Trans trucker awarded £20,000 by employment tribunal

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A transsexual who was hounded out of her job as a trucker after she began her transition from her former male gender has been awarded damages by an employment tribunal.

Vikki-Marie Gaynor, 37, from Wallasey in Wirral, will get £20,000 following her successful claims of sexual discrimination against Exel Europe, part of delivery giant DHL, and recruitment agency Blue Arrow.

Employment judge Dawn Shotter has ruled that Blue Arrow must pay more than £9,000 compensation for breach of contract, compensation for unlawful discrimination and failing to comply with the Employment Act.

Exel must pay £11,000 for injury to feelings.

The ex-soldier, who got her HGV licence through the Royal Corps of Transport, told the tribunal that previously friendly members of staff at the depot in Kirkby, Merseyside, began a campaign of harassment against her, including dumping her belongings and makeup in a toilet.

Employment judge Mr Homfray-Davies ruled in April that Blue Arrow did discriminate against Gaynor in the way it dealt with her two grievances and agreed that she was removed from her regular run by Exel/DHL in part because of her transition.

The employment tribunal heard that Blue Arrow had condoned and failed to challenge the discriminatory behaviour of Exel/DHL, failed to support Gaynor when she informed them of the problem and failed to follow their own equal opportunities policy by not dealing with her grievances adequately.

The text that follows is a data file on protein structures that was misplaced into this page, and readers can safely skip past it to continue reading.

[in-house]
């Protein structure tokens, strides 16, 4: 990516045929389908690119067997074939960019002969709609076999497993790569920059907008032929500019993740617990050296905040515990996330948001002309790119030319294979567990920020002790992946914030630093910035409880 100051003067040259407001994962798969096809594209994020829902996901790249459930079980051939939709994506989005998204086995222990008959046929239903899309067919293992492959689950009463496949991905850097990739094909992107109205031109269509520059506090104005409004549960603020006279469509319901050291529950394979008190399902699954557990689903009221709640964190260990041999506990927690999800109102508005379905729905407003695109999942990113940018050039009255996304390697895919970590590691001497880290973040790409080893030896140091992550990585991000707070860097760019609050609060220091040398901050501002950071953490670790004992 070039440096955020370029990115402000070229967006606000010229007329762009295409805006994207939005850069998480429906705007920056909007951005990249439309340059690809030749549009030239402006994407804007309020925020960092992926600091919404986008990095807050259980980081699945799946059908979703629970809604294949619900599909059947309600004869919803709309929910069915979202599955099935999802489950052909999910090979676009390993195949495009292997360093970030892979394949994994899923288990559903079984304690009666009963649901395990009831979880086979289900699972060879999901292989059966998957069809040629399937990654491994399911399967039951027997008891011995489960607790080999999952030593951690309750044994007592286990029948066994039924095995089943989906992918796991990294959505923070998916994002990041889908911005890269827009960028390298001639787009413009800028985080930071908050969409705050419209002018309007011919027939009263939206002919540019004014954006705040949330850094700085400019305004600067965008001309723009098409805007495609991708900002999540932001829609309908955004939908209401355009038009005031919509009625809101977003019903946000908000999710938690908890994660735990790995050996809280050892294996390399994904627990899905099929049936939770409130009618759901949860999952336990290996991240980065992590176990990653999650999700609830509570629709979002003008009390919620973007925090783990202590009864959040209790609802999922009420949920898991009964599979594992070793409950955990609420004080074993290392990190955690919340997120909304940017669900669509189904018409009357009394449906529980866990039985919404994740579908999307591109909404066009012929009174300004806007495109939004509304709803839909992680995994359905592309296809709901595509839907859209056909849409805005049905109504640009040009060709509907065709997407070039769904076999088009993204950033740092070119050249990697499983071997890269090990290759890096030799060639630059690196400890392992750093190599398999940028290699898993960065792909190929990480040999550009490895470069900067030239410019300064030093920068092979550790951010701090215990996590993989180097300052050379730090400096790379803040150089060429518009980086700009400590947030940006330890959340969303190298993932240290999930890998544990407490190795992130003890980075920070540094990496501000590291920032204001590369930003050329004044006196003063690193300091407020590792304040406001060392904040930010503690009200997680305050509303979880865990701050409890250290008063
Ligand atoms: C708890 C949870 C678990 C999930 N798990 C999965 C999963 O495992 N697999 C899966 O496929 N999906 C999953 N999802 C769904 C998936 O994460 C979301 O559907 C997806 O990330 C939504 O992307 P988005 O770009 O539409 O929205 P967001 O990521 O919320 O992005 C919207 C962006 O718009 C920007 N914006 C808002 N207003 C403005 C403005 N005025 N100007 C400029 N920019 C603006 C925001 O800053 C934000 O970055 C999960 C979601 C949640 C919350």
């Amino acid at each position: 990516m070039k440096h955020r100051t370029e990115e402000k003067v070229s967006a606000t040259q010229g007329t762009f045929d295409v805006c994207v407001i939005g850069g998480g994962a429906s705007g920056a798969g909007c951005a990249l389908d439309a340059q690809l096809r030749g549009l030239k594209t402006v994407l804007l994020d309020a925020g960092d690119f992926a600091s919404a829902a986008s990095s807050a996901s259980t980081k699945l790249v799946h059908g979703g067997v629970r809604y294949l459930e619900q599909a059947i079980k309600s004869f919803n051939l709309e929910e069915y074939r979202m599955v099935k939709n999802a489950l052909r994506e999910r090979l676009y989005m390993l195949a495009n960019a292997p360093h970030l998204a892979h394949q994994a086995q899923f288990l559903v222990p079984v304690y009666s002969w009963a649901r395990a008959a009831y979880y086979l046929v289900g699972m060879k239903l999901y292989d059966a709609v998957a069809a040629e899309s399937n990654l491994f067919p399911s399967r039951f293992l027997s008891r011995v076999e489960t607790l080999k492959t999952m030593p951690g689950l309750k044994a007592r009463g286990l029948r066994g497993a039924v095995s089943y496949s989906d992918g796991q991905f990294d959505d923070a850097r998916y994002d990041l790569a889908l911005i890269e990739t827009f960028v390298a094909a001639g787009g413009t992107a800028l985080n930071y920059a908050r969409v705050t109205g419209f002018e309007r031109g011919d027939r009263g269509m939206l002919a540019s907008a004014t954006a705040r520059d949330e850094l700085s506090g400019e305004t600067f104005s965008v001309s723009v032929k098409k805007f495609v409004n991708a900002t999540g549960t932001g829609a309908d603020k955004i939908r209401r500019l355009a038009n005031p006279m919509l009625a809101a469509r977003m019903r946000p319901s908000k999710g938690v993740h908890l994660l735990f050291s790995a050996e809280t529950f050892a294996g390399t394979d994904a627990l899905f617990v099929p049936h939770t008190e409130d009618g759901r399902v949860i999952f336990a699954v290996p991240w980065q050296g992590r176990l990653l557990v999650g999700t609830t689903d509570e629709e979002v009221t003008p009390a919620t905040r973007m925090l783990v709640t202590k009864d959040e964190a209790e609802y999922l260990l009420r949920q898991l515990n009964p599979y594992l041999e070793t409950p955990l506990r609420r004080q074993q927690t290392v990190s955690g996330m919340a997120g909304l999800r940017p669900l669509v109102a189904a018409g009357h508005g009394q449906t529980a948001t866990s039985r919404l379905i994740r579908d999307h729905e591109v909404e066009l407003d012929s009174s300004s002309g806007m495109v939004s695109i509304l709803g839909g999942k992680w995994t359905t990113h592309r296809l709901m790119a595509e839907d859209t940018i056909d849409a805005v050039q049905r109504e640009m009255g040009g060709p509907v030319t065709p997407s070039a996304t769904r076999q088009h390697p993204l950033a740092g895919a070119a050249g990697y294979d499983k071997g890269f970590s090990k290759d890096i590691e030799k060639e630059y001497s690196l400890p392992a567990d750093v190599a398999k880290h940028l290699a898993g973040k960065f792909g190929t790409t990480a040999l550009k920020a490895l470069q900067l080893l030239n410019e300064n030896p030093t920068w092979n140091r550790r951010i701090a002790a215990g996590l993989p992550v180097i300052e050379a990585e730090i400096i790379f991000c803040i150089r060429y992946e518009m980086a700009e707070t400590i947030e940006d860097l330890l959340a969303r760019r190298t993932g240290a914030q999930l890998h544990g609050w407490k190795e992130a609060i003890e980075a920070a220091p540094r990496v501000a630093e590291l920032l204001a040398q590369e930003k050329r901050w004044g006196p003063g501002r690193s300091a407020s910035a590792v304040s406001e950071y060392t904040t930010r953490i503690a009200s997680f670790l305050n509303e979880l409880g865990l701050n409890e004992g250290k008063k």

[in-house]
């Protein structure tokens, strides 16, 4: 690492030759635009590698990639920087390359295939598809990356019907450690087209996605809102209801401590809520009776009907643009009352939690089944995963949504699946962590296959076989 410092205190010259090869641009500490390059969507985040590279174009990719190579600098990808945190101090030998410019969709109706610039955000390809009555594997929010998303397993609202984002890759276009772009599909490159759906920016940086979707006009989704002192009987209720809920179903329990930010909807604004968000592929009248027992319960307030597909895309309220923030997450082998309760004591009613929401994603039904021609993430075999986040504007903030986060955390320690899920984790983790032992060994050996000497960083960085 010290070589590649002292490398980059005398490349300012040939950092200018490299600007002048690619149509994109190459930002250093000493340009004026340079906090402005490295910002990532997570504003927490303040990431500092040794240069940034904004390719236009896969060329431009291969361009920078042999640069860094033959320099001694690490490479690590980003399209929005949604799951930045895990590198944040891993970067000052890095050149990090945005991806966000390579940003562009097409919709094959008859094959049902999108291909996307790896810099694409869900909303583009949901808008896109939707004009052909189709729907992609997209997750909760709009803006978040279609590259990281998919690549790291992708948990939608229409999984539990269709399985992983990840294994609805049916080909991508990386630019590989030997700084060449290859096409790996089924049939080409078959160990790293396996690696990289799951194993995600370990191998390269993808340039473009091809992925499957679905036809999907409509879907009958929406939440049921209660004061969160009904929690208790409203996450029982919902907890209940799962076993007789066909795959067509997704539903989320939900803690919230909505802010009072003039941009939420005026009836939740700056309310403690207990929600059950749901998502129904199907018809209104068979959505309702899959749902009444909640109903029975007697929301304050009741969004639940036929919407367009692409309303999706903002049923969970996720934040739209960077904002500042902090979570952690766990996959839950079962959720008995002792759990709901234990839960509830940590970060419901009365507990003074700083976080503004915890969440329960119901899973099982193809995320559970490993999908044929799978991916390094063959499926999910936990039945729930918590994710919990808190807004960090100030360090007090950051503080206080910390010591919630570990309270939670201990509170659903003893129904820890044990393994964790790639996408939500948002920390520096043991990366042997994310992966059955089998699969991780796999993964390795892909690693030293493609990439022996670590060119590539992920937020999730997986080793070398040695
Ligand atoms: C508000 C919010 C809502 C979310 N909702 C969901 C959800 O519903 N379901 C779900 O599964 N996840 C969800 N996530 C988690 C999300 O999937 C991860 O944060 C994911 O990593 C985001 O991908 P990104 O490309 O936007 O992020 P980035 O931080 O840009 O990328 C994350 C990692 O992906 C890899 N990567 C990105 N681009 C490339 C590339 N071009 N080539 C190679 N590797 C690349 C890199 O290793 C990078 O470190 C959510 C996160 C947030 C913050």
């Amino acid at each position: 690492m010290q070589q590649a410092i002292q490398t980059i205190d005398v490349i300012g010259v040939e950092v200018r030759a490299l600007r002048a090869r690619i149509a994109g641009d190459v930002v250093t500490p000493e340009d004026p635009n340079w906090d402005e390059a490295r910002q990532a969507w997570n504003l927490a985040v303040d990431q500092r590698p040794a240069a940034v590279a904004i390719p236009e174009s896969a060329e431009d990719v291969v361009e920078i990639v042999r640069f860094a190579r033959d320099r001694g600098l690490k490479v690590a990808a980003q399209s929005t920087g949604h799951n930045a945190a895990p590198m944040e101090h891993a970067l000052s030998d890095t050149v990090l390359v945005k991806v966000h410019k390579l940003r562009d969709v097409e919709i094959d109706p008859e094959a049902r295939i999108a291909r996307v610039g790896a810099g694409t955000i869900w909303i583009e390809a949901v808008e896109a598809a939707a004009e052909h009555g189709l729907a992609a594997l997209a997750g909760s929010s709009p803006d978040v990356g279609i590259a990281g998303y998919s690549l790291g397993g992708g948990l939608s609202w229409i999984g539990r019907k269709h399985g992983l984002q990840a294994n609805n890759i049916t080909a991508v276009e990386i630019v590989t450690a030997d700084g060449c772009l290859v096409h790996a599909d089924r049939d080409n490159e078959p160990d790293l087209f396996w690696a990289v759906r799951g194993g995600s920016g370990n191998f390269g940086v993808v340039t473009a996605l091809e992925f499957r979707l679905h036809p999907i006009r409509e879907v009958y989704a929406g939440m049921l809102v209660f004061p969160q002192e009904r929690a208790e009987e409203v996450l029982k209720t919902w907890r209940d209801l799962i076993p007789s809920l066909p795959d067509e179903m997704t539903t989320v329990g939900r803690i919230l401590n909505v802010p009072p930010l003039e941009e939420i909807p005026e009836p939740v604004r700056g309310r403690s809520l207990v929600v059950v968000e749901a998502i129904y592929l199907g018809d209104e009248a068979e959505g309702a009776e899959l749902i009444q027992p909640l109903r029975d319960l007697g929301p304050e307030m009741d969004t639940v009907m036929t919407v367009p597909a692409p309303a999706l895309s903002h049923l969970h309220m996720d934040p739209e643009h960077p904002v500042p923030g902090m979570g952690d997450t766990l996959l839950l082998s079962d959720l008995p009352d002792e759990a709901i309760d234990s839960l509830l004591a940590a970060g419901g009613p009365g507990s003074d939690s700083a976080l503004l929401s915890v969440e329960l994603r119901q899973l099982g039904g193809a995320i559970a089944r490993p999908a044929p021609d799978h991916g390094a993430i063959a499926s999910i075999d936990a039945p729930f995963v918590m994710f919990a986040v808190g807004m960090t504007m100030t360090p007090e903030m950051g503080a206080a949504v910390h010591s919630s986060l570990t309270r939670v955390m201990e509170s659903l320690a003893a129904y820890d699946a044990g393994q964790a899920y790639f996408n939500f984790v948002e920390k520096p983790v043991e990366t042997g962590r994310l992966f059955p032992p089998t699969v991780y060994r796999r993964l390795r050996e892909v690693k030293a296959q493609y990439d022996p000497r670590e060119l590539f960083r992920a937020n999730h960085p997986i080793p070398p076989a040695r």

It was also ruled that Exel/DHL did remove Gaynor from her usual run and allocated her runs whereby she was more likely to be “the butt of ribald comments”.

The company was also guilty of ignoring the discriminatory conduct of its staff towards Gaynor, and failed to support her in her complaints about those staff.

Having resigned from her position in March 2007, Gaynor has now set up a business offering schools and employers workshops and information about transexuality.

“I have lived and breathed this case for the past year and a half and I know the devastating effect it can have on someone’s life,” she told when the judgement was released in April.

“I know that anyone who enters the process of transition is not doing so lightly and it’s a very difficult period, particularly at work.

“I want to make sure that there is more information about being a transgender out in the public sphere so that people are more aware not only of discrimination guidelines, but also of the day-to-day pleasantries when speaking to someone who is going through a transition.”

Gaynor has experienced severe harassment from members of the public during the process of her case.

She has had her front door kicked down by three men who followed her home, has been shouted at in the street and has been assaulted twice.

“The most important aim for me now is to raise awareness of this type of discrimination and ensure that it doesn’t happen to other people,” she said.